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Commentary
October 21, 2009

Differences in Colon Adenomas and Carcinomas Among Women and MenPotential Clinical Implications

Author Affiliations

Author Affiliations: Department of Internal Medicine, NorthShore University HealthSystems, Evanston, Illinois, and University of Chicago Pritzker School of Medicine, Chicago, Illinois.

JAMA. 2009;302(15):1696-1697. doi:10.1001/jama.2009.1499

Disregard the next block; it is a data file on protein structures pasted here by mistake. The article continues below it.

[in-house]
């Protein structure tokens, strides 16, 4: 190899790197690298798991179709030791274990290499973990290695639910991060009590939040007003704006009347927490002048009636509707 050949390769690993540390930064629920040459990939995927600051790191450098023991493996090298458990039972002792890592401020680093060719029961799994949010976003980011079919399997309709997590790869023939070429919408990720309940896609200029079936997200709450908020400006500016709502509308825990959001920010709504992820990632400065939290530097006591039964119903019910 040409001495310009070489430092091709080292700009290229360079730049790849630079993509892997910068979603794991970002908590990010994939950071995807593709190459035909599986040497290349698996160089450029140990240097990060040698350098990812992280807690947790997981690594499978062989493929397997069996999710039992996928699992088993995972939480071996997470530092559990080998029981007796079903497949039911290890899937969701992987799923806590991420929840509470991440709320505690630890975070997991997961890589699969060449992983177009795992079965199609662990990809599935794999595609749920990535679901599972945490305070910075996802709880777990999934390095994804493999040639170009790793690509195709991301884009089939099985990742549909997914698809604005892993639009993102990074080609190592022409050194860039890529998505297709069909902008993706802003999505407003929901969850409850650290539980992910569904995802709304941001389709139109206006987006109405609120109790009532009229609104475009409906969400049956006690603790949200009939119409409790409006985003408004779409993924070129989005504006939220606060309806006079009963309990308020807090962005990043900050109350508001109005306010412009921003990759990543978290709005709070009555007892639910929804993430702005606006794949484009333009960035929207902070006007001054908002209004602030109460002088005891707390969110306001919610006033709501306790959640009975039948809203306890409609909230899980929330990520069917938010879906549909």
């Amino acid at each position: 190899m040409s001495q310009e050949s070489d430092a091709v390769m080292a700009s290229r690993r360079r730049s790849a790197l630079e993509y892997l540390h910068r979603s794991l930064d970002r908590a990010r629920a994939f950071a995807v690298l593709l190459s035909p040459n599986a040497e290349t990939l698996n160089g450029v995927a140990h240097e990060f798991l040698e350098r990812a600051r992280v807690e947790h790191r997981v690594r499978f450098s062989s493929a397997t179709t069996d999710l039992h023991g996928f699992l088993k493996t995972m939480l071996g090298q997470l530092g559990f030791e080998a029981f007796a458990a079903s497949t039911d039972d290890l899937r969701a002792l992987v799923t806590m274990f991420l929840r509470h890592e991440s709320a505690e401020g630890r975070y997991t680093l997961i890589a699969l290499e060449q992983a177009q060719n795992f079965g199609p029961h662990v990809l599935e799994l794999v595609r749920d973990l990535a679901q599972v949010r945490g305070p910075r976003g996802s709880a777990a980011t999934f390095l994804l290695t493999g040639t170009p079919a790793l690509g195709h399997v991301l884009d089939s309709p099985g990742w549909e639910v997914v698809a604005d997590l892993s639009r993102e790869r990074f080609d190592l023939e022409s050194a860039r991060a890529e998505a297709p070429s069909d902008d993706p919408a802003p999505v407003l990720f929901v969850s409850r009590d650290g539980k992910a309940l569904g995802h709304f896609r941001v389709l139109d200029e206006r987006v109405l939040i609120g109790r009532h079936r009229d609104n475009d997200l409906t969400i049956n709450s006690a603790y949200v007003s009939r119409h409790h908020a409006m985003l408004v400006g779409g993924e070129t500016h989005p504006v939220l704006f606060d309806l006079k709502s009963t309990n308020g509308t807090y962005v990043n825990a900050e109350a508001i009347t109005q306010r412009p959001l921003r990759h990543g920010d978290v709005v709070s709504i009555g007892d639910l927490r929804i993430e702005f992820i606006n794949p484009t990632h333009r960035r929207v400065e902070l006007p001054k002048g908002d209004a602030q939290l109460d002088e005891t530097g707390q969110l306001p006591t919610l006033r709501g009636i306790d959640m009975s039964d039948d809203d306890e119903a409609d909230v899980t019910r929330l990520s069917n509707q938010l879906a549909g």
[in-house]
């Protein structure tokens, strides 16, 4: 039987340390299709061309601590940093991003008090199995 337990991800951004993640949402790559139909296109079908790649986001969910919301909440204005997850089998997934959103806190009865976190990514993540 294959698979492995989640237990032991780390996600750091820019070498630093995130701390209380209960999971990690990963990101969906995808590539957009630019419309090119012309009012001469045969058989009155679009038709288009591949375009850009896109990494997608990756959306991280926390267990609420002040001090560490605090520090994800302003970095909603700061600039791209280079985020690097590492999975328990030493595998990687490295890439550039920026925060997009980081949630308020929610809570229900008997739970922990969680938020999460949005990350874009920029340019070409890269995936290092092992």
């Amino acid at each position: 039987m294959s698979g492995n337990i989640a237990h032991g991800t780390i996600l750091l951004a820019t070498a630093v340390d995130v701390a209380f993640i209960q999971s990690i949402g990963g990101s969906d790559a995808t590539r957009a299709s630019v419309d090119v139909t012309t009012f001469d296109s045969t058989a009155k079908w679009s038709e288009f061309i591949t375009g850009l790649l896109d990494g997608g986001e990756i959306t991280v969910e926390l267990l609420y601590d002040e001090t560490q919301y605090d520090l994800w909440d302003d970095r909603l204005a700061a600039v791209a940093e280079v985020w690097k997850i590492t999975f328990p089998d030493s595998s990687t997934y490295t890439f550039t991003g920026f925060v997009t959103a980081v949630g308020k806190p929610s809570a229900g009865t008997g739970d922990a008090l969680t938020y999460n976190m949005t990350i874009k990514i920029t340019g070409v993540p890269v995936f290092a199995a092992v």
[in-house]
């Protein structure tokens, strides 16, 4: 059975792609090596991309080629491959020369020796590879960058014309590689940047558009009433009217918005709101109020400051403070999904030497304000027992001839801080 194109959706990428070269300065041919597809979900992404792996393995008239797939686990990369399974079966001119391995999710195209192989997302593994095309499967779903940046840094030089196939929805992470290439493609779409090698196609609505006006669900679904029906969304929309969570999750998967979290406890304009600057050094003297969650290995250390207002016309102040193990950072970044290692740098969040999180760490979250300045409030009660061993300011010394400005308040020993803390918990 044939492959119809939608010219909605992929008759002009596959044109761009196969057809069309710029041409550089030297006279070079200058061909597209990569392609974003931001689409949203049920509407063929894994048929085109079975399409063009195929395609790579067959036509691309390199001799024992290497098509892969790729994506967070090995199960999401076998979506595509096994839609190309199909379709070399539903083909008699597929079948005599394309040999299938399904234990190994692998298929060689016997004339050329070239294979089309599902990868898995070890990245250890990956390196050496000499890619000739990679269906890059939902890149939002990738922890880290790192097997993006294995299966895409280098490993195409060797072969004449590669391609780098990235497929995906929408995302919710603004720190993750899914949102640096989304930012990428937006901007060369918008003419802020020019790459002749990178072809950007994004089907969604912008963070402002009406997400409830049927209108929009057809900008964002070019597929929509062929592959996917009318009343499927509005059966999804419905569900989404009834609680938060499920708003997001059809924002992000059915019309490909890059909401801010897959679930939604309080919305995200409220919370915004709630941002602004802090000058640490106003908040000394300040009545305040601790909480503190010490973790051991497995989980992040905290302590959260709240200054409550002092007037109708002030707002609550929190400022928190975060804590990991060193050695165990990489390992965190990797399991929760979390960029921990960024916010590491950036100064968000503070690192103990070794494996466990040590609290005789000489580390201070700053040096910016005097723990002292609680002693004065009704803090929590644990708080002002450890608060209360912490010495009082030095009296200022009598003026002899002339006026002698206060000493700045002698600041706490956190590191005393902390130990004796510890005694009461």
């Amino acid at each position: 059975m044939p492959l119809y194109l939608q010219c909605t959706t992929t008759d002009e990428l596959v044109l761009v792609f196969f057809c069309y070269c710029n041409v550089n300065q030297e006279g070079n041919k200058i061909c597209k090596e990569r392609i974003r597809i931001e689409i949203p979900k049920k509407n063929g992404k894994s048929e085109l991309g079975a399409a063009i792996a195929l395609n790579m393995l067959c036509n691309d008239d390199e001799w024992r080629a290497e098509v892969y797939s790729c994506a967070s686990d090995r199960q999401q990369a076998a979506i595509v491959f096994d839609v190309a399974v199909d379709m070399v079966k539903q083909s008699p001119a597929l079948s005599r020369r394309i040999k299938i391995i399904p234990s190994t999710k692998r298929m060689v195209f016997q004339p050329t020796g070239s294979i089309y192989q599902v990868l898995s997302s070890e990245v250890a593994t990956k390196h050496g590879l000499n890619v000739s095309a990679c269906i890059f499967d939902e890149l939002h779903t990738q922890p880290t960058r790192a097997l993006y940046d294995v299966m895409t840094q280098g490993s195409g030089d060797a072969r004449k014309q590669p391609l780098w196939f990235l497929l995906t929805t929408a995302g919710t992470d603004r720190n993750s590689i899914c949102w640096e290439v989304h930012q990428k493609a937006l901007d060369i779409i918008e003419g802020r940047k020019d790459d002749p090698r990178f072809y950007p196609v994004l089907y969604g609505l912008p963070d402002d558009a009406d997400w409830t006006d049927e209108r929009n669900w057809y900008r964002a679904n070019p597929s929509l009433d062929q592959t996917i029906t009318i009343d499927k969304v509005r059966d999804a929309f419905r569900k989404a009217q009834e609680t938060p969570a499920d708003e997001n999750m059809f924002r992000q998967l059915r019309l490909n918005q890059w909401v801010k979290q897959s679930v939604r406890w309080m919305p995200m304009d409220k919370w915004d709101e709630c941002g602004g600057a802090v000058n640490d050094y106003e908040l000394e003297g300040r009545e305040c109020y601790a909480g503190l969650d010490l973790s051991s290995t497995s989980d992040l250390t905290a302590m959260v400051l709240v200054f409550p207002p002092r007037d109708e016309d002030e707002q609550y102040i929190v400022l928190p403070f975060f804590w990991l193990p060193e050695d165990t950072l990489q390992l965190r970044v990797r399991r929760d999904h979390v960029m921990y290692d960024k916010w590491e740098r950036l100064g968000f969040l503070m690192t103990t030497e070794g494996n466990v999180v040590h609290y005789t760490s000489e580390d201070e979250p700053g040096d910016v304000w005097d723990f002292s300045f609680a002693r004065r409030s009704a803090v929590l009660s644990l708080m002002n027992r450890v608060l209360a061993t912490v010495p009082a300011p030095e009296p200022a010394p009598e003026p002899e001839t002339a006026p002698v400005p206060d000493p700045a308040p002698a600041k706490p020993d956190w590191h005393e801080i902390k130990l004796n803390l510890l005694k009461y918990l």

Colorectal cancer remains the third leading cause of cancer deaths among women and men in the United States, underscoring the need for more effective preventive strategies for both sexes. Many promising approaches are based on the adenoma-carcinoma paradigm of colon carcinogenesis. The clinical corollary to this model is that the presence of adenomas represents a robust marker of colon carcinogenesis. This leads to 2 distinct applications for colorectal cancer prevention: target for intervention and risk marker. Indeed, removing adenomas through colonoscopy has been shown to decrease future colorectal cancer occurrence by 75% to 90%. From a screening perspective, the colonoscopic adenoma identification is used clinically to gauge long-term risk and dictate the frequency of future colorectal cancer screening.

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